Several organisations, including LO and NHO, have commented on the paper's lack of consideration of employee representation on company boards in the light of the proposed alterations to the Act (employees have the right to elect up to a third of board representatives in companies with more than 50 employees - TN9809201S). They want to see further deliberation on how to best to accommodate the requirement for balanced gender representation on boards of companies with the requirement for employee representation.
On the issue of equal pay, the parties disagree about the scope of the Act. At present, the rule of "equal pay for work of equal value" is applicable only to work of an apparently similar nature and, for the purpose of comparison, only to work which is within the same enterprise. The Ministry proposes extending the interpretation of "equal value" to cover most occupations across professional and collective agreement boundaries, but does not want to allow comparative evaluations that cut across enterprise or company boundaries. Only YS has expressed a wish to see the comparative evaluation of different types of work extended to work executed in different enterprises. Most organisations want the present provisions in this regard to remain as they are, although the Confederation of Norwegian Professional Associations (Akademikernes Fellesorganisasjon, AF) indicates that a comparative evaluation of work across enterprise boundaries is possible in the municipal sector, taking into consideration the nature and structure of public sector enterprises (municipalities).
Another area of disagreement in relation to the issue of equal pay is the Ministry's proposed definition of "equal value" through a "total appraisal in which the emphasis is on those skills necessary to execute the work, as well as other factors such as work load/strain, responsibility and working conditions". Although there is a general consensus about the dangers of an overly narrow definition of the term, there is significant disagreement concerning the elements to be included in this definition, reflecting the particular interests and preferences of the social partner organisations. LO wants the concept of "market value" to be omitted from the new proposal, while, by contrast, this concept is stressed by NHO, which cites legal precedents.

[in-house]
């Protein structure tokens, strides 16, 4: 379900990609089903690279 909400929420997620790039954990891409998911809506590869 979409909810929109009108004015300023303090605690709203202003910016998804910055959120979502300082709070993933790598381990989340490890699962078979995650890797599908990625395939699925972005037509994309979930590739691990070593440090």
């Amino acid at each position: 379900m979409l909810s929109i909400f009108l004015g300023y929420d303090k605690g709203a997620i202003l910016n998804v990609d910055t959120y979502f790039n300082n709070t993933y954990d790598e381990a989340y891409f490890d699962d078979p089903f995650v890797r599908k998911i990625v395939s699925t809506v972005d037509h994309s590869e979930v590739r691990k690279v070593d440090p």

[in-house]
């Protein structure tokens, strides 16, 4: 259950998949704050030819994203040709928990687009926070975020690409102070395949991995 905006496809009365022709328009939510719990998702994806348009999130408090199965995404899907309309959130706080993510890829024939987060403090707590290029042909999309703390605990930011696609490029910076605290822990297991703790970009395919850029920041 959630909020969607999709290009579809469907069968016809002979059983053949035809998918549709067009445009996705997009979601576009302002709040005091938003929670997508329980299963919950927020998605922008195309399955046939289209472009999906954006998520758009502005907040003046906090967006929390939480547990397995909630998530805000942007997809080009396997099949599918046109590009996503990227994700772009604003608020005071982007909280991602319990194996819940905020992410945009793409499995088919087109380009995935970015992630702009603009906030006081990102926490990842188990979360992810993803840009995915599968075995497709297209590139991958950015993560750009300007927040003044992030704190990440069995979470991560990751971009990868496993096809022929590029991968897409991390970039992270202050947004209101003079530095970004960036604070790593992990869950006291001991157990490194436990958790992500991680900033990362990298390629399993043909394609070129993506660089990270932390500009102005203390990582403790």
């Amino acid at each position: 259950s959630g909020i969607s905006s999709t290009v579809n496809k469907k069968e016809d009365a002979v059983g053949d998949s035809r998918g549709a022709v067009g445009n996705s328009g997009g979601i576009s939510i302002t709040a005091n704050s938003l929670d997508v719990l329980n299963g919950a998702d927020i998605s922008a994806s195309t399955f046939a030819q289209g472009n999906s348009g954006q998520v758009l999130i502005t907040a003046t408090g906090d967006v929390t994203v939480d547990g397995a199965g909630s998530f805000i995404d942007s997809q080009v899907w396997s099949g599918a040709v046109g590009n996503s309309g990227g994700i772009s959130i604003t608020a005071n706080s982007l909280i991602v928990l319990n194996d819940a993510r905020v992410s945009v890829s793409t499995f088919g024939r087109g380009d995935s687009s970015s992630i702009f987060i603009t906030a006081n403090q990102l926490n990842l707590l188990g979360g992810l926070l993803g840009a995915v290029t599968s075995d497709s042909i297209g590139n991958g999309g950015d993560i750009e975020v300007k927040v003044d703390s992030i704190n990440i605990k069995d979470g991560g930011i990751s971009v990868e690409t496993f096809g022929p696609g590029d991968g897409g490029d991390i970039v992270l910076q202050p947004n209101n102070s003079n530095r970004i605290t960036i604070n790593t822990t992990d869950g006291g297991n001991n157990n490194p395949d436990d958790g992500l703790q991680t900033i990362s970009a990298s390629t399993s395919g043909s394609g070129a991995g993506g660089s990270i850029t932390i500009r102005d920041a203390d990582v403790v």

The proposal put forward by the Ministry to alter the Equal Status Act is controversial, although there is broad support in principle for the main goal of increasing the proportion of women in leading positions in Norway. Disputes arise among the social partners, however, on the issue of the scope of regulations, and the extent to which voluntary measures are sufficient or there is a need for additional legal measures. The employer side wants to see less legal regulation, while the employee side seems generally, though not uniformly, to be satisfied with the introduction of new provisions in the Act. Furthermore, within the government itself there are differing views on the desirability of legal amendments, and the Ministry of Trade and Industry especially has expressed a wish to see gender equality being encouraged by means other than legal changes, such as through political initiatives aimed at involving women themselves in a more active and direct way.
There is nevertheless a general consensus about the need for alterations to the Act, at least in order to bring it into line with international agreements to which Norway is party, and especially to the EEA agreement. Reforming the equal pay provisions is particularly important in this regard. The Ministry will now prepare a white paper based on the responses to the consultation exercise, which is to be put before the Norwegian parliament (Stortinget) some time in the autumn of 2000. (Haavard Lismoen, FAFO Institute for Applied Social Science)